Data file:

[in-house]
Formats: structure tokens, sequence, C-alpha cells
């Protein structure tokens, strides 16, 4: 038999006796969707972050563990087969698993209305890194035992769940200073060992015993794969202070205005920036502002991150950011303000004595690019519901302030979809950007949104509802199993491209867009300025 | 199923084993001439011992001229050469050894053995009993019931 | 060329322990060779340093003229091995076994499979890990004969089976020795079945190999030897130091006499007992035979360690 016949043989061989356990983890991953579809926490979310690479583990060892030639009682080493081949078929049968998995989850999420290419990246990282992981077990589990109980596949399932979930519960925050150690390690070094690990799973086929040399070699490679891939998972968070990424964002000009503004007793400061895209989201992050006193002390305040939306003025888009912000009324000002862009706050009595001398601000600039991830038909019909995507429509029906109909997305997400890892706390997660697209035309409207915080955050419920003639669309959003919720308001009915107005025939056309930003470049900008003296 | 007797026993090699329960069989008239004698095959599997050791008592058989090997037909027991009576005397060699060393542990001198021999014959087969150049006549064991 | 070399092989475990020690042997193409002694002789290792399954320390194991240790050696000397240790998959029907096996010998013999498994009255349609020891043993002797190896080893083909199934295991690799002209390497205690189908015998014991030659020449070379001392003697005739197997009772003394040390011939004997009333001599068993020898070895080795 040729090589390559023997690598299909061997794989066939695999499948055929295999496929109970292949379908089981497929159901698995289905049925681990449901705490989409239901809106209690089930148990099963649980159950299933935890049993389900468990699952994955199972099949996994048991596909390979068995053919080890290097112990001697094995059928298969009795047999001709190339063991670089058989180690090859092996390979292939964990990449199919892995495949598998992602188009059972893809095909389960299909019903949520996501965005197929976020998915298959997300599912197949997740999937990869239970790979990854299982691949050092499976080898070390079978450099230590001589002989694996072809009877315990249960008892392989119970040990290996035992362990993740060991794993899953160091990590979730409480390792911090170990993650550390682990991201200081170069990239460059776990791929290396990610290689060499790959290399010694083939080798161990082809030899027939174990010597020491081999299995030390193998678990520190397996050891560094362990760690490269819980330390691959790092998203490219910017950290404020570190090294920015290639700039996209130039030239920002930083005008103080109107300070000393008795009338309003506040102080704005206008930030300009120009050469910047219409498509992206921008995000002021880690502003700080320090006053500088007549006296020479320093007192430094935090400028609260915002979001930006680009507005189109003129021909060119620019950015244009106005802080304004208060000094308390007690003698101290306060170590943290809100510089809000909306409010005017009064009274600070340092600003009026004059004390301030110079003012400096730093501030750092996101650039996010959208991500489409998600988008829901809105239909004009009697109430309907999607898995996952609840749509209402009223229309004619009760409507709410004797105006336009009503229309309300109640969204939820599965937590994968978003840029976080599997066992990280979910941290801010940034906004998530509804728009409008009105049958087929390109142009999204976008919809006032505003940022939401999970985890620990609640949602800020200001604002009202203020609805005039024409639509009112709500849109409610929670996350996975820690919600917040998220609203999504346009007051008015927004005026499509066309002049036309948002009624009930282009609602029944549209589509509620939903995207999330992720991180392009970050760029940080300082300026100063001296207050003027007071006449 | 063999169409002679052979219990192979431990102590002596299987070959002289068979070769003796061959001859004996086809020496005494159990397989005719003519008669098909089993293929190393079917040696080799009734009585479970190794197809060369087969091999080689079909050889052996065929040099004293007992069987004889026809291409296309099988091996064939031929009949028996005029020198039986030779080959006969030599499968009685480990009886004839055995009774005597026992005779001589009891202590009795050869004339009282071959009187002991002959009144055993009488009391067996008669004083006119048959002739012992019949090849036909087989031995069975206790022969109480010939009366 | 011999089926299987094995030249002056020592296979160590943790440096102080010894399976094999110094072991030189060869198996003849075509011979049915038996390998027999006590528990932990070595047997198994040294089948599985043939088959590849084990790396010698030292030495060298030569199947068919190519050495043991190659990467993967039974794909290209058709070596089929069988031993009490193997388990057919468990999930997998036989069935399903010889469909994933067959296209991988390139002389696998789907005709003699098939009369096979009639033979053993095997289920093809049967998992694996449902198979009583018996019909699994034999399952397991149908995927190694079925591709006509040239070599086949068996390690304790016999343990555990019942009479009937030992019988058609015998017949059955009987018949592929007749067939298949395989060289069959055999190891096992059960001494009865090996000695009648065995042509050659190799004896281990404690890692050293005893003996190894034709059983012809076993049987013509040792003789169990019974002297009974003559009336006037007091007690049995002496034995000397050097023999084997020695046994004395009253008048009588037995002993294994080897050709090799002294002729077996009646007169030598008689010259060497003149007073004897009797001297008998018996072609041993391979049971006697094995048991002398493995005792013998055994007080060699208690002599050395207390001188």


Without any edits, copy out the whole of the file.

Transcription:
[in-house]
Formats: structure tokens, sequence, C-alpha cells
């Protein structure tokens, strides 16, 4: 038999006796969707972050563990087969698993209305890194035992769940200073060992015993794969202070205005920036502002991150950011303000004595690019519901302030979809950007949104509802199993491209867009300025 | 199923084993001439011992001229050469050894053995009993019931 | 060329322990060779340093003229091995076994499979890990004969089976020795079945190999030897130091006499007992035979360690 016949043989061989356990983890991953579809926490979310690479583990060892030639009682080493081949078929049968998995989850999420290419990246990282992981077990589990109980596949399932979930519960925050150690390690070094690990799973086929040399070699490679891939998972968070990424964002000009503004007793400061895209989201992050006193002390305040939306003025888009912000009324000002862009706050009595001398601000600039991830038909019909995507429509029906109909997305997400890892706390997660697209035309409207915080955050419920003639669309959003919720308001009915107005025939056309930003470049900008003296 | 007797026993090699329960069989008239004698095959599997050791008592058989090997037909027991009576005397060699060393542990001198021999014959087969150049006549064991 | 070399092989475990020690042997193409002694002789290792399954320390194991240790050696000397240790998959029907096996010998013999498994009255349609020891043993002797190896080893083909199934295991690799002209390497205690189908015998014991030659020449070379001392003697005739197997009772003394040390011939004997009333001599068993020898070895080795 040729090589390559023997690598299909061997794989066939695999499948055929295999496929109970292949379908089981497929159901698995289905049925681990449901705490989409239901809106209690089930148990099963649980159950299933935890049993389900468990699952994955199972099949996994048991596909390979068995053919080890290097112990001697094995059928298969009795047999001709190339063991670089058989180690090859092996390979292939964990990449199919892995495949598998992602188009059972893809095909389960299909019903949520996501965005197929976020998915298959997300599912197949997740999937990869239970790979990854299982691949050092499976080898070390079978450099230590001589002989694996072809009877315990249960008892392989119970040990290996035992362990993740060991794993899953160091990590979730409480390792911090170990993650550390682990991201200081170069990239460059776990791929290396990610290689060499790959290399010694083939080798161990082809030899027939174990010597020491081999299995030390193998678990520190397996050891560094362990760690490269819980330390691959790092998203490219910017950290404020570190090294920015290639700039996209130039030239920002930083005008103080109107300070000393008795009338309003506040102080704005206008930030300009120009050469910047219409498509992206921008995000002021880690502003700080320090006053500088007549006296020479320093007192430094935090400028609260915002979001930006680009507005189109003129021909060119620019950015244009106005802080304004208060000094308390007690003698101290306060170590943290809100510089809000909306409010005017009064009274600070340092600003009026004059004390301030110079003012400096730093501030750092996101650039996010959208991500489409998600988008829901809105239909004009009697109430309907999607898995996952609840749509209402009223229309004619009760409507709410004797105006336009009503229309309300109640969204939820599965937590994968978003840029976080599997066992990280979910941290801010940034906004998530509804728009409008009105049958087929390109142009999204976008919809006032505003940022939401999970985890620990609640949602800020200001604002009202203020609805005039024409639509009112709500849109409610929670996350996975820690919600917040998220609203999504346009007051008015927004005026499509066309002049036309948002009624009930282009609602029944549209589509509620939903995207999330992720991180392009970050760029940080300082300026100063001296207050003027007071006449 | 063999169409002679052979219990192979431990102590002596299987070959002289068979070769003796061959001859004996086809020496005494159990397989005719003519008669098909089993293929190393079917040696080799009734009585479970190794197809060369087969091999080689079909050889052996065929040099004293007992069987004889026809291409296309099988091996064939031929009949028996005029020198039986030779080959006969030599499968009685480990009886004839055995009774005597026992005779001589009891202590009795050869004339009282071959009187002991002959009144055993009488009391067996008669004083006119048959002739012992019949090849036909087989031995069975206790022969109480010939009366 | 011999089926299987094995030249002056020592296979160590943790440096102080010894399976094999110094072991030189060869198996003849075509011979049915038996390998027999006590528990932990070595047997198994040294089948599985043939088959590849084990790396010698030292030495060298030569199947068919190519050495043991190659990467993967039974794909290209058709070596089929069988031993009490193997388990057919468990999930997998036989069935399903010889469909994933067959296209991988390139002389696998789907005709003699098939009369096979009639033979053993095997289920093809049967998992694996449902198979009583018996019909699994034999399952397991149908995927190694079925591709006509040239070599086949068996390690304790016999343990555990019942009479009937030992019988058609015998017949059955009987018949592929007749067939298949395989060289069959055999190891096992059960001494009865090996000695009648065995042509050659190799004896281990404690890692050293005893003996190894034709059983012809076993049987013509040792003789169990019974002297009974003559009336006037007091007690049995002496034995000397050097023999084997020695046994004395009253008048009588037995002993294994080897050709090799002294002729077996009646007169030598008689010259060497003149007073004897009797001297008998018996072609041993391979049971006697094995048991002398493995005792013998055994007080060699208690002599050395207390001188």